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I had the exact same questions as you when I started the "testing" compartment in my current Agile project.

It is indeed not feasible to write and maintain test cases in the tradition format. User stories are delivered every few weeks, and change rapidly afterwards. Test cases would become obsolete faster than you can write them.

One approach that I found useful in our small Agile team is session based testing. You can find some explanation here and here.

Because we're using Microsoft Test Manager, I've created a custom template based on this SBT method. (No use sharing it here because it's not in English.)

The main advantages are: one test charter is linked to all related bugs and test execution history. One test charter also contains all relevant tips and tricks needed to test the user story in question. There's little administrative overhead. Worth looking into, as you can easily adapt this idea to your needs.

  • Sounds Similar to what I'm trying to accomplish, since the format I was looking at what gherkin (and maybe integrating it into cucumber) – Mercfh Jul 10 '15 at 18:24
  • Side-Question: Do you write any actual test plans based on the User Stories? also what software do you use besides Microsoft test Manager? – Mercfh Jul 13 '15 at 13:12
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    Our "test plan" (in MTM terminology) simply consists of the test charters for the user stories of a given sprint. Each charter has the main goal, what's needed for set-up, references (like the user story, SQL queries, etc.) and activities (specific tests, tips and tricks, ...). Also we don't bother with desired outcome versus actual outcome on test case level, for reasons stated before. So our testers need to have decent knowledge of the system in order to test well. – FDM Jul 13 '15 at 14:40
  • Hmmm not sure something like that would work as well for us, I'm just thinking out loud but since were Web-Dev there isn't much in the way of setup really for us, at least not anything that complex that differs that much each time. I can def. see the use in a charter however. – Mercfh Jul 13 '15 at 14:45
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Obviously automating everything is impossible...

How do you think teams that practice continuous delivery are working?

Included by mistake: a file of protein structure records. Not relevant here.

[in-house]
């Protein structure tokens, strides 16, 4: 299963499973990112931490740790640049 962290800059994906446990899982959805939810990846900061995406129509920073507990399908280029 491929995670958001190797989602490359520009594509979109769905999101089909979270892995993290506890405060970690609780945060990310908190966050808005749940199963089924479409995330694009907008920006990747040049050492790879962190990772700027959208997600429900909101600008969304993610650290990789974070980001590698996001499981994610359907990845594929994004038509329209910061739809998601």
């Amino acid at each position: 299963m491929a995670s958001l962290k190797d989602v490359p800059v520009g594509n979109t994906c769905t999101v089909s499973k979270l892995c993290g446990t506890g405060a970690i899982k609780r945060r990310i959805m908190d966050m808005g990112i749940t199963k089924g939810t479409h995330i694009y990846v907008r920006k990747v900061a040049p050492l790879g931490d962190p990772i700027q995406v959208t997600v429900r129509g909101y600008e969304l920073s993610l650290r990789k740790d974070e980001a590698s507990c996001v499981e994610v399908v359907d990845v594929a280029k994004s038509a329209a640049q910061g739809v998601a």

Being Agile means that you optimize the feedback cycle on all levels, for long running projects a rule of thumb should be to automate everything. This means the whole pipeline up-to deployment in production.

I would rather say: of-course automating everything is possible!

Just work with the development team and make it testable. Cut out any pieces of infrastructure or external libraries that are "untestable" and replace them with something else that is testable.

I love the BDD concepts, but if your team is not using it as communication tool between with the business it might be a layer of waste, since it adds overhead when creating automated tests.

you can write a High level Acceptance test that can be automated later.

The automation should be done before releasing the functionality described in this acceptance test. If you don't you will start falling behind with test automation. How can the team release new features that build on top of these in the next iteration? Manual testing? Writing and executing manual test-cases is not sustainable in a ever fast changing world.

  • Automating everything isn't possible, but you can get close depending on the application and the requirements. More in a separate answer. – Kate Paulk Jul 10 '15 at 12:54
  • I think since the team is new to the whole scrum process, Continous delivery/integration is the goal...but it'll be some work. Just trying to figure out things I can do for now at least. And I'm not sure where to start with automating acceptance tests (since dev automate unit tests) – Mercfh Jul 10 '15 at 18:28